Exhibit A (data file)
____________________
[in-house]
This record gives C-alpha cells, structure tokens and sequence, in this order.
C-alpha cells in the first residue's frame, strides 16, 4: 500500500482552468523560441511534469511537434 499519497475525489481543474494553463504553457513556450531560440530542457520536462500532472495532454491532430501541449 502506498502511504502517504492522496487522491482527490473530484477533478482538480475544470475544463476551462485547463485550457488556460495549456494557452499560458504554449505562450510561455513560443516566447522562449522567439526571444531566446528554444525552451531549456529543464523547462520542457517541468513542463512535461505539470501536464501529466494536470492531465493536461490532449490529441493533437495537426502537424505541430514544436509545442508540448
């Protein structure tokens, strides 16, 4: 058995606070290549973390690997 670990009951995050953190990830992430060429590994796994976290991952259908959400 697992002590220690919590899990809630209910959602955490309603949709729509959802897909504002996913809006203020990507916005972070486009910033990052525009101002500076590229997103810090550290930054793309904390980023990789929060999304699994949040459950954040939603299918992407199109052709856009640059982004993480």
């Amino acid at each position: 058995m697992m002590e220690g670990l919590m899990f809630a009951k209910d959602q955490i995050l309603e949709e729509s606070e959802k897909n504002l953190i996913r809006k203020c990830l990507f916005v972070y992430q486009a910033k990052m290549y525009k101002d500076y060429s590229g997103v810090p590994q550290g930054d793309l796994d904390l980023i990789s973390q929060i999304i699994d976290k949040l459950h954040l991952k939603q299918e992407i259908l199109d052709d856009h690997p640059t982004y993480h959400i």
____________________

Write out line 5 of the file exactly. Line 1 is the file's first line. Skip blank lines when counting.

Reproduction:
């Amino acid at each position: 058995m697992m002590e220690g670990l919590m899990f809630a009951k209910d959602q955490i995050l309603e949709e729509s606070e959802k897909n504002l953190i996913r809006k203020c990830l990507f916005v972070y992430q486009a910033k990052m290549y525009k101002d500076y060429s590229g997103v810090p590994q550290g930054d793309l796994d904390l980023i990789s973390q929060i999304i699994d976290k949040l459950h954040l991952k939603q299918e992407i259908l199109d052709d856009h690997p640059t982004y993480h959400i």